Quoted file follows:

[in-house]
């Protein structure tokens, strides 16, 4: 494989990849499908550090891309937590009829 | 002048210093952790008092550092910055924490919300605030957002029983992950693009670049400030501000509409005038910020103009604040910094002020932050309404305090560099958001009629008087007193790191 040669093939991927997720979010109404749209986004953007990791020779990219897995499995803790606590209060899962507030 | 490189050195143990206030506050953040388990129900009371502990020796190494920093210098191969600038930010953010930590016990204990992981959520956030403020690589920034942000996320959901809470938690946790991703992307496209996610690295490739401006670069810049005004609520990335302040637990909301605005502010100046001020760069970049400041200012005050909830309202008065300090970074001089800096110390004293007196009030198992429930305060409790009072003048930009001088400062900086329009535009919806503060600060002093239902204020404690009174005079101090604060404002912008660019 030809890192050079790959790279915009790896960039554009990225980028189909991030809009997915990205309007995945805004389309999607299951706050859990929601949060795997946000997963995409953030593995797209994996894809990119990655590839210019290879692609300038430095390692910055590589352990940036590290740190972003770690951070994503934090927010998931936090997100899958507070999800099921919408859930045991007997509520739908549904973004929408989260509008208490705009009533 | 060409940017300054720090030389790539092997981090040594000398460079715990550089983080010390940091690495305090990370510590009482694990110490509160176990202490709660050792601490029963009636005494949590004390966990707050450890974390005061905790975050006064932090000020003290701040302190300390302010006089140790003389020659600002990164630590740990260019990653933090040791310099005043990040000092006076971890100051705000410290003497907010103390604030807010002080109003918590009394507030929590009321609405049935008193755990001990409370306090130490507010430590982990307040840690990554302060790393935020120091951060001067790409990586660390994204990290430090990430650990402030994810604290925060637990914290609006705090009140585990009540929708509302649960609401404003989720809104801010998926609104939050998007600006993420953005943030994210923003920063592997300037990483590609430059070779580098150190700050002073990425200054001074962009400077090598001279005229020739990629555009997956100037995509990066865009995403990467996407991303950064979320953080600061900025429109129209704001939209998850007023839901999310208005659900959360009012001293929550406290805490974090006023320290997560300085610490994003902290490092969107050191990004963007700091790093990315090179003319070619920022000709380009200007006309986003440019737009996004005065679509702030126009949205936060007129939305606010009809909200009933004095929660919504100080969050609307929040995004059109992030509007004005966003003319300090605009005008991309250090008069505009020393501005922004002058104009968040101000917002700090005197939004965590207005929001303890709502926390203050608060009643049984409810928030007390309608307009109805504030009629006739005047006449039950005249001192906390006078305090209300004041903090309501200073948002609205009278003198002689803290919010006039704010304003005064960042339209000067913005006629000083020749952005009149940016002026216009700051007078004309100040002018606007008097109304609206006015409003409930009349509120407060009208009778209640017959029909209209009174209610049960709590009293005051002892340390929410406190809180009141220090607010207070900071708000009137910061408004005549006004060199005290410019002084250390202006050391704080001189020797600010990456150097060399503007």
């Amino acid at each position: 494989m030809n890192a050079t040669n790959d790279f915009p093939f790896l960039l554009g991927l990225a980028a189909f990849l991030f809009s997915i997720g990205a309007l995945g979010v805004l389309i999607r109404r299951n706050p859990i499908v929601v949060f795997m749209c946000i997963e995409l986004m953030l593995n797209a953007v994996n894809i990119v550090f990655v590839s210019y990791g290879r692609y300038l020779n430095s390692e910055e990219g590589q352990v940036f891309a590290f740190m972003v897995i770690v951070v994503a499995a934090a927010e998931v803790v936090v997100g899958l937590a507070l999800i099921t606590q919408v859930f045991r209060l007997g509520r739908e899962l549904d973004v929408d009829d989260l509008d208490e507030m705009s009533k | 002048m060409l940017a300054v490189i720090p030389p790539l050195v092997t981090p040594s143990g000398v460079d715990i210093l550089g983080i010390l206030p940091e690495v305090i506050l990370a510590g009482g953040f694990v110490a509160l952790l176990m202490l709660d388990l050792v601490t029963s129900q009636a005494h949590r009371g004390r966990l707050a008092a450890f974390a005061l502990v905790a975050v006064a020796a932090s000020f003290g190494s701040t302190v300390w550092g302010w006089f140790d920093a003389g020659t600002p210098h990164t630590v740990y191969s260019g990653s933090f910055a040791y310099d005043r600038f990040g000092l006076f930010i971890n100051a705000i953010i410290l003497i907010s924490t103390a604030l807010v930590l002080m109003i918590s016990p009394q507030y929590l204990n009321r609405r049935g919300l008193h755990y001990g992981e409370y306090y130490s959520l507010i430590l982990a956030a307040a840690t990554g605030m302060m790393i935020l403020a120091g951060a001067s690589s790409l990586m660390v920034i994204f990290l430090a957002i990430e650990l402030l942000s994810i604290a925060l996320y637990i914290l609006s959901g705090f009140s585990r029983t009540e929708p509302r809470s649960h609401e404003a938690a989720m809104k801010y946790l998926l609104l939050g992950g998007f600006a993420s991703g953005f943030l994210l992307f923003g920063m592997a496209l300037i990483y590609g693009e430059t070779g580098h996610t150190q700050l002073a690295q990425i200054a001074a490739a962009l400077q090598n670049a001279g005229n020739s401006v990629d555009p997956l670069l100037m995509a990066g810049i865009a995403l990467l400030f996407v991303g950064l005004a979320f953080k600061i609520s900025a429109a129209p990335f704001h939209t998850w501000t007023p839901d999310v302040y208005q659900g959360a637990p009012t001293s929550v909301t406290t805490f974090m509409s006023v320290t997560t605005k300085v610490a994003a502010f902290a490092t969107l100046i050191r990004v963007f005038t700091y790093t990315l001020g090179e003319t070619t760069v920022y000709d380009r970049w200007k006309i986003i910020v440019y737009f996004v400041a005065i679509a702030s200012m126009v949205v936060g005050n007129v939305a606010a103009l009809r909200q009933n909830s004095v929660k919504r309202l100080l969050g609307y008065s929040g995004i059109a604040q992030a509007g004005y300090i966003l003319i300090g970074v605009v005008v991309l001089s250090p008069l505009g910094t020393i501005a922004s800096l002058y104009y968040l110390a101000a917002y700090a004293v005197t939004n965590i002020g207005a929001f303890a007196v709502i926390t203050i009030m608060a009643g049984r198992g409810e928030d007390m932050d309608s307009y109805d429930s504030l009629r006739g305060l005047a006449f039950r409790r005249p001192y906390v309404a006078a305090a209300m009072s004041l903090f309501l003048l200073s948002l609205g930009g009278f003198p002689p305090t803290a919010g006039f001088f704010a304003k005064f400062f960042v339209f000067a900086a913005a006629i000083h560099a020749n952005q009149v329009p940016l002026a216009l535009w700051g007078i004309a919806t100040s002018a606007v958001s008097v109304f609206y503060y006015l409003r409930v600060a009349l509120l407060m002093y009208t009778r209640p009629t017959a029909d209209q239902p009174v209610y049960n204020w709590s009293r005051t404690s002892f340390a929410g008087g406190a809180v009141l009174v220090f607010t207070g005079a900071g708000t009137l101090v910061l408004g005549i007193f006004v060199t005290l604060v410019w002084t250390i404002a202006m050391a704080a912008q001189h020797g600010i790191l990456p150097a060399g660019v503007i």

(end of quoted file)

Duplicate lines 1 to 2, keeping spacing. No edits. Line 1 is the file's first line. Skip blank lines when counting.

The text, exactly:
[in-house]
């Protein structure tokens, strides 16, 4: 494989990849499908550090891309937590009829 | 002048210093952790008092550092910055924490919300605030957002029983992950693009670049400030501000509409005038910020103009604040910094002020932050309404305090560099958001009629008087007193790191 040669093939991927997720979010109404749209986004953007990791020779990219897995499995803790606590209060899962507030 | 490189050195143990206030506050953040388990129900009371502990020796190494920093210098191969600038930010953010930590016990204990992981959520956030403020690589920034942000996320959901809470938690946790991703992307496209996610690295490739401006670069810049005004609520990335302040637990909301605005502010100046001020760069970049400041200012005050909830309202008065300090970074001089800096110390004293007196009030198992429930305060409790009072003048930009001088400062900086329009535009919806503060600060002093239902204020404690009174005079101090604060404002912008660019 030809890192050079790959790279915009790896960039554009990225980028189909991030809009997915990205309007995945805004389309999607299951706050859990929601949060795997946000997963995409953030593995797209994996894809990119990655590839210019290879692609300038430095390692910055590589352990940036590290740190972003770690951070994503934090927010998931936090997100899958507070999800099921919408859930045991007997509520739908549904973004929408989260509008208490705009009533 | 060409940017300054720090030389790539092997981090040594000398460079715990550089983080010390940091690495305090990370510590009482694990110490509160176990202490709660050792601490029963009636005494949590004390966990707050450890974390005061905790975050006064932090000020003290701040302190300390302010006089140790003389020659600002990164630590740990260019990653933090040791310099005043990040000092006076971890100051705000410290003497907010103390604030807010002080109003918590009394507030929590009321609405049935008193755990001990409370306090130490507010430590982990307040840690990554302060790393935020120091951060001067790409990586660390994204990290430090990430650990402030994810604290925060637990914290609006705090009140585990009540929708509302649960609401404003989720809104801010998926609104939050998007600006993420953005943030994210923003920063592997300037990483590609430059070779580098150190700050002073990425200054001074962009400077090598001279005229020739990629555009997956100037995509990066865009995403990467996407991303950064979320953080600061900025429109129209704001939209998850007023839901999310208005659900959360009012001293929550406290805490974090006023320290997560300085610490994003902290490092969107050191990004963007700091790093990315090179003319070619920022000709380009200007006309986003440019737009996004005065679509702030126009949205936060007129939305606010009809909200009933004095929660919504100080969050609307929040995004059109992030509007004005966003003319300090605009005008991309250090008069505009020393501005922004002058104009968040101000917002700090005197939004965590207005929001303890709502926390203050608060009643049984409810928030007390309608307009109805504030009629006739005047006449039950005249001192906390006078305090209300004041903090309501200073948002609205009278003198002689803290919010006039704010304003005064960042339209000067913005006629000083020749952005009149940016002026216009700051007078004309100040002018606007008097109304609206006015409003409930009349509120407060009208009778209640017959029909209209009174209610049960709590009293005051002892340390929410406190809180009141220090607010207070900071708000009137910061408004005549006004060199005290410019002084250390202006050391704080001189020797600010990456150097060399503007």